In the far future, tricorders are invented and humanity spends many centuries prospering due in part to their widespread adoption. It’s too early to tell whether we’re on that timeline or a different one, but rest assured that one part of Gene Roddenberry’s quixotic vision for the future has indeed come to pass. Tricorders are coming to the mass market, courtesy of the just-awarded Tricorder XPrize.
The $ 2.5 million first prize went to Final Frontier Medical Devices, a team of seven including four Trekkie siblings, for their DxtER diagnostic device (below).
Dynamical Biomarkers Group took second place. Their XPrize entry, designated T06 (below), is sleek, neat and color-coded. It even has a housing. And it strongly resembles an HP printer.
Tricorders in the Star Trek universe are capable of scanning almost all species, making their wielders capable of diagnosing nearly any health problem. The goals for the XPrize are less ambitious, but that’s fair for a first real attempt at achieving the simply phrased Utopian ideal of the tricorder. Entrant devices had to be capable of diagnosing 13 medical conditions: 12 common maladies, plus the absence of a problem.
DxtER is capable of diagnosing 34 conditions, and it could probably do more if there wasn’t a weight limit for the XPrize. But that won’t be a limiting factor in the commercial marketplace, where there’s room for a benchtop expansion kit. Such a kit would be in line with the approach the Final Frontiers team took. DxtER consists of a tablet and a shoebox-size accompaniment of sensors and dongles. It would be easy to make a more sophisticated kit for relatively little additional volume.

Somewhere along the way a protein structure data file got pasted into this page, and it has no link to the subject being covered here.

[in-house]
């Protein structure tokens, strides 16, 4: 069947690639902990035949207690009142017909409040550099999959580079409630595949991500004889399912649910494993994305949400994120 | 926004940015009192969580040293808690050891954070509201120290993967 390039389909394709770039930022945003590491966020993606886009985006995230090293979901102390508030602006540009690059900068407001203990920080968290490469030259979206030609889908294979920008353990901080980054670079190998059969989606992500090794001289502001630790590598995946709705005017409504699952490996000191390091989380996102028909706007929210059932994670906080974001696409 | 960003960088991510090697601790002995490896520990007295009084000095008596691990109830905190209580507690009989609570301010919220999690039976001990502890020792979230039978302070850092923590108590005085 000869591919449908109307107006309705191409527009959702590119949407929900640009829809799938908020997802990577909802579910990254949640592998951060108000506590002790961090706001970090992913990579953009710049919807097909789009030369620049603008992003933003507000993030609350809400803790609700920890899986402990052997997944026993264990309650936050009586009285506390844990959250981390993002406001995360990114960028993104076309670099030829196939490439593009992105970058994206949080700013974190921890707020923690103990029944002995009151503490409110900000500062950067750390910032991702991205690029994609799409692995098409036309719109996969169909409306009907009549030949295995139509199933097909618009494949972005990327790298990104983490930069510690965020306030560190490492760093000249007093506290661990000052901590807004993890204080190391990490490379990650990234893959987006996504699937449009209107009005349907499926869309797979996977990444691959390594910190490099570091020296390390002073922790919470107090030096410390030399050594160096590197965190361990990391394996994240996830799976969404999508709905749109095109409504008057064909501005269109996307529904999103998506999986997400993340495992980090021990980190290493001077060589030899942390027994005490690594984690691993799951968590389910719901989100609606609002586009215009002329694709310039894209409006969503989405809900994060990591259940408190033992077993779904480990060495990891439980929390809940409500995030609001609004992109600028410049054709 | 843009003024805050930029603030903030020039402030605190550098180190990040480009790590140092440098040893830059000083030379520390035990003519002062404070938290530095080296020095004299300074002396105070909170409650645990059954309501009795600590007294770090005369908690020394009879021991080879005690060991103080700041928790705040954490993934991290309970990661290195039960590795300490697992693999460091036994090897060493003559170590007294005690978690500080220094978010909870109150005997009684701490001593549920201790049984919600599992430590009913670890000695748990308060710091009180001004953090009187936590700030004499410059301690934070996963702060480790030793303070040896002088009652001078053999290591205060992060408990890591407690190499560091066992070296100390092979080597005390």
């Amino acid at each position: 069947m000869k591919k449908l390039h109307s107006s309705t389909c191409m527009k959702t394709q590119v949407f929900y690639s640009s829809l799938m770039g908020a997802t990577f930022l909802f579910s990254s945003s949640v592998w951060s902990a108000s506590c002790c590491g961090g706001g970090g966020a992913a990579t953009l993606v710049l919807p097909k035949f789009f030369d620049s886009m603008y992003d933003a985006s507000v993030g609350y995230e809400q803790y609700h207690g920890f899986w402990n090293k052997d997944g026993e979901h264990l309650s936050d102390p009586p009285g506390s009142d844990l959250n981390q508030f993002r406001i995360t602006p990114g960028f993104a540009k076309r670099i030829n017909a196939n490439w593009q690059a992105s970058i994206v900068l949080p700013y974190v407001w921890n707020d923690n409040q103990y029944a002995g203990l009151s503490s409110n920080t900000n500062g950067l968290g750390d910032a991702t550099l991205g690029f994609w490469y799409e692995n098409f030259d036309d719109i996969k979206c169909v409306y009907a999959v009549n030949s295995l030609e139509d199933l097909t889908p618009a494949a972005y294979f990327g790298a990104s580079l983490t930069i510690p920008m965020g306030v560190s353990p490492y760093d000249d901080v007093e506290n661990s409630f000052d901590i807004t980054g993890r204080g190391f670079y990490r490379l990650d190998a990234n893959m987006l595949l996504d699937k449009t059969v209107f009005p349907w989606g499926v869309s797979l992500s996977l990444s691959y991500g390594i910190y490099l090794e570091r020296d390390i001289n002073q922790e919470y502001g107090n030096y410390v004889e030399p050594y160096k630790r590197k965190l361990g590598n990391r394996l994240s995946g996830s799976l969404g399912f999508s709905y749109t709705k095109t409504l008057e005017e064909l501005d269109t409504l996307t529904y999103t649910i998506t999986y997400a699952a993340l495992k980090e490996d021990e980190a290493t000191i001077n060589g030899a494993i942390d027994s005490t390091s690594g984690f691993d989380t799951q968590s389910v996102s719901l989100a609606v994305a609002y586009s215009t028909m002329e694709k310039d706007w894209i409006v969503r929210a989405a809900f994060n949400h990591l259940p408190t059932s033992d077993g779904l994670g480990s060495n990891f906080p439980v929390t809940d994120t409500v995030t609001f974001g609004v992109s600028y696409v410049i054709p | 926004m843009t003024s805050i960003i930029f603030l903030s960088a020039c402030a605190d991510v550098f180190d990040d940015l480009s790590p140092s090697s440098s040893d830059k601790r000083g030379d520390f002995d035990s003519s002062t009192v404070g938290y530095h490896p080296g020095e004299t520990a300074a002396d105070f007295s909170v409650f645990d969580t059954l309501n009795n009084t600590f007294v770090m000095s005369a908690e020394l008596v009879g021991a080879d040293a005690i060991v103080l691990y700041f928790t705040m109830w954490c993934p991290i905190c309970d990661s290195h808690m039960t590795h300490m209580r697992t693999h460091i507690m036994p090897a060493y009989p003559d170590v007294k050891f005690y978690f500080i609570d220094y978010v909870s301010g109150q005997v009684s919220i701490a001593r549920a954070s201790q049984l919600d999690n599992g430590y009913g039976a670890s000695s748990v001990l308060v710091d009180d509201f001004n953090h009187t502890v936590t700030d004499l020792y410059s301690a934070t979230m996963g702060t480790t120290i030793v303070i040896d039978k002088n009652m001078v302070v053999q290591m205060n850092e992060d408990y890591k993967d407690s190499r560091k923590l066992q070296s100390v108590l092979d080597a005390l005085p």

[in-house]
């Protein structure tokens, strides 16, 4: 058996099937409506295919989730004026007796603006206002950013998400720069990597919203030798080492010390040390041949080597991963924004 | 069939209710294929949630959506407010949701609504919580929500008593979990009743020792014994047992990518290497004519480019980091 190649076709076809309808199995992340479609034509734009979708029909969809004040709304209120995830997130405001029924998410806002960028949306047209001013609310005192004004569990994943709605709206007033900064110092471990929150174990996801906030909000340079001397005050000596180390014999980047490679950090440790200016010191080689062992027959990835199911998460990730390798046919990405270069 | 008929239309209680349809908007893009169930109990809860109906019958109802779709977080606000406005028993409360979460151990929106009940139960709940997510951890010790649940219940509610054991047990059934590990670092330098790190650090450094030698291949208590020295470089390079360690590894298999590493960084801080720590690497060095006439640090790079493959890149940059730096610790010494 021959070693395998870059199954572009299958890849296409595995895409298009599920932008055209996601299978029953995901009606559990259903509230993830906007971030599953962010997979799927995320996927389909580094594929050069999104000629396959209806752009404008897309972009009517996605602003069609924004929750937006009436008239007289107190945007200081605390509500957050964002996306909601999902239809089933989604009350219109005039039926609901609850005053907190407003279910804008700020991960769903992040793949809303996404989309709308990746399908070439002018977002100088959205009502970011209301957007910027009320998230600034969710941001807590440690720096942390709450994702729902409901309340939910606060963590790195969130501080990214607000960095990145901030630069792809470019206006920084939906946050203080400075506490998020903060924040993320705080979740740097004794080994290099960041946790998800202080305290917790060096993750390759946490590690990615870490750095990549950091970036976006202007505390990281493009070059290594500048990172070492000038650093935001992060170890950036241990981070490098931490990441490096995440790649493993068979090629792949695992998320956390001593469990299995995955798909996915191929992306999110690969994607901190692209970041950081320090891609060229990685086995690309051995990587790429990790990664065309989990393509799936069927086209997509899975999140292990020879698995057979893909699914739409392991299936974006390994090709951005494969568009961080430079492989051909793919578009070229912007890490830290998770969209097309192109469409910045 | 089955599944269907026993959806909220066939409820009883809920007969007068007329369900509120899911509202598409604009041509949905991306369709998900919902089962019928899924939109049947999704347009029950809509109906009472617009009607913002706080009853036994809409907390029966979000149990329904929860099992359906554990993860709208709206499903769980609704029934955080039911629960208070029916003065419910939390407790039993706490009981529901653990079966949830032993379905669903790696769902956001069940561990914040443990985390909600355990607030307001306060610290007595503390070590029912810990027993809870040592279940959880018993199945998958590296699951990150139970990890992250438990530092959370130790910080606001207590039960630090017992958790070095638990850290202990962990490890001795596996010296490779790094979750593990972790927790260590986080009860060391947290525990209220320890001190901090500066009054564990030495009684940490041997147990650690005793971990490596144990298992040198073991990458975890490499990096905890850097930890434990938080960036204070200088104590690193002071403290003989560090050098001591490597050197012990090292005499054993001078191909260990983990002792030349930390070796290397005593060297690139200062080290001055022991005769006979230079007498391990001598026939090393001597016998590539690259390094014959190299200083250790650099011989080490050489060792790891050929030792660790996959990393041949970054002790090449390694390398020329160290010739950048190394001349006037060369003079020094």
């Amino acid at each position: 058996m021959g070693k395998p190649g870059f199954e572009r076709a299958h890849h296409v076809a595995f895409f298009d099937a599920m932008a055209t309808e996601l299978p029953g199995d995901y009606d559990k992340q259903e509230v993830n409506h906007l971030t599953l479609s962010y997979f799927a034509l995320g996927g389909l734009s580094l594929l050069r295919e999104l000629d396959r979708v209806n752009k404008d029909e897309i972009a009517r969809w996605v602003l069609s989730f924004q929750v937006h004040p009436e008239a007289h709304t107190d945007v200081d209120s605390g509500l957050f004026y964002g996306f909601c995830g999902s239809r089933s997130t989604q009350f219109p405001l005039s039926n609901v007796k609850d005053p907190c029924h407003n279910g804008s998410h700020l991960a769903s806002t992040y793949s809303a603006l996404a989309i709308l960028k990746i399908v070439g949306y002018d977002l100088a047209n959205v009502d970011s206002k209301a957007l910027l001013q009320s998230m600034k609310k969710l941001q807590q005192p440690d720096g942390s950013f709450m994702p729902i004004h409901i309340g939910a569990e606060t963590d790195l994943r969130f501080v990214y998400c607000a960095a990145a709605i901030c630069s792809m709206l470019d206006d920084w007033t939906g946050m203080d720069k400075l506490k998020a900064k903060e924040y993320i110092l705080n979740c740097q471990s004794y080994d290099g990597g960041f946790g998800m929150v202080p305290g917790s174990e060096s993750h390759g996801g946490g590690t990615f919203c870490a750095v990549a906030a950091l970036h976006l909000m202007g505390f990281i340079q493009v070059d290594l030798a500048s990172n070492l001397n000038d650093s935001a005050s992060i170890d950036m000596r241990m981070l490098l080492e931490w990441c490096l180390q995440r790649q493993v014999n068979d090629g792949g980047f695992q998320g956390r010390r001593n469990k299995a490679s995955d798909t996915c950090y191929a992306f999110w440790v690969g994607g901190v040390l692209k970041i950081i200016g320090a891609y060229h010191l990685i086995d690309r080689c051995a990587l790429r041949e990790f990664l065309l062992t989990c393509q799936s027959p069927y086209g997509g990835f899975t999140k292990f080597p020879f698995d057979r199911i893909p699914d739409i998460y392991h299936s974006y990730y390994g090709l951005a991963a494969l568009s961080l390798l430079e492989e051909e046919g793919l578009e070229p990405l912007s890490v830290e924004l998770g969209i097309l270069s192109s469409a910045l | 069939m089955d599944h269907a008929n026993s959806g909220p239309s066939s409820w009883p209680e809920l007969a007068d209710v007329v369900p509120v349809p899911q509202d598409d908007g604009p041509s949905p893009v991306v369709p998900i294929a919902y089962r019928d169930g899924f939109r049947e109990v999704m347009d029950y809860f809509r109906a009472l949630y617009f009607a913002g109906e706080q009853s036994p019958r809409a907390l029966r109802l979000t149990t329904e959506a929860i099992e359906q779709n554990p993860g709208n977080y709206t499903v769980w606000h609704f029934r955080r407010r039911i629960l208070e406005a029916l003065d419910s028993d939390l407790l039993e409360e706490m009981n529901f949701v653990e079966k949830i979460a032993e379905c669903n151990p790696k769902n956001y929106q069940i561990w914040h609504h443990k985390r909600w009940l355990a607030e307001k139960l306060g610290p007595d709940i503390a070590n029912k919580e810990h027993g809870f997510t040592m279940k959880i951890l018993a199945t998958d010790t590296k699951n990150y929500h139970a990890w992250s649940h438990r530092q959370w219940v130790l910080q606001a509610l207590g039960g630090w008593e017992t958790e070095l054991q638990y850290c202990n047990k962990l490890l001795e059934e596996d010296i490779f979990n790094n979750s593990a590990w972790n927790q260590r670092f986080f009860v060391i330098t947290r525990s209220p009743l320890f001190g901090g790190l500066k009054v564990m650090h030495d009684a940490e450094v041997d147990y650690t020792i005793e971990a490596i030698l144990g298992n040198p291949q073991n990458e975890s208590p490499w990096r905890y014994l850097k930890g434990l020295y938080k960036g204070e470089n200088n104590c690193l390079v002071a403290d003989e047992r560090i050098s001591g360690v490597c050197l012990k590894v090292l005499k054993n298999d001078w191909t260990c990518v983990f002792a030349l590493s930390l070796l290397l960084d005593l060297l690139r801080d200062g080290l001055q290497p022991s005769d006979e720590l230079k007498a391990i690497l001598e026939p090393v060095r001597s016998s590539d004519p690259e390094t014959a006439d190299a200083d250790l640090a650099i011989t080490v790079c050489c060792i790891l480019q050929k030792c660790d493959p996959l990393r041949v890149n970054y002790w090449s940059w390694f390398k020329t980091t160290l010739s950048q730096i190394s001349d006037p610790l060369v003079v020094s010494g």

The Washington Post points out that the Final Frontier team was self-funded, while many of the Dynamical Biomarkers team were paid for their work. Basil Harris, the team lead for Final Frontier Medical Devices, 3D-printed the team’s prototypes in his home office. His kids helped with sanding and wiring up the printed components. Meanwhile, HTC was doing the prototypes for Dynamical Biomarkers. Very glossy, but a marked contrast to the underdog winner.
The next step for both prizewinning teams is to move forward with development on two fronts: IP and the FDA. Harris has applied for seven patents as a result of DxtER’s development. One of them is a remarkable finger cuff that could be used in lieu of lancets, to measure blood glucose, white blood cell count, and hemoglobin levels. That could end up being great news, assuming that the notion makes it through FDA approval — and doesn’t go the way of Theranos.
(Top image is of three of the Harris brothers, clowning with a prototype tricorder. Credit: XPrize)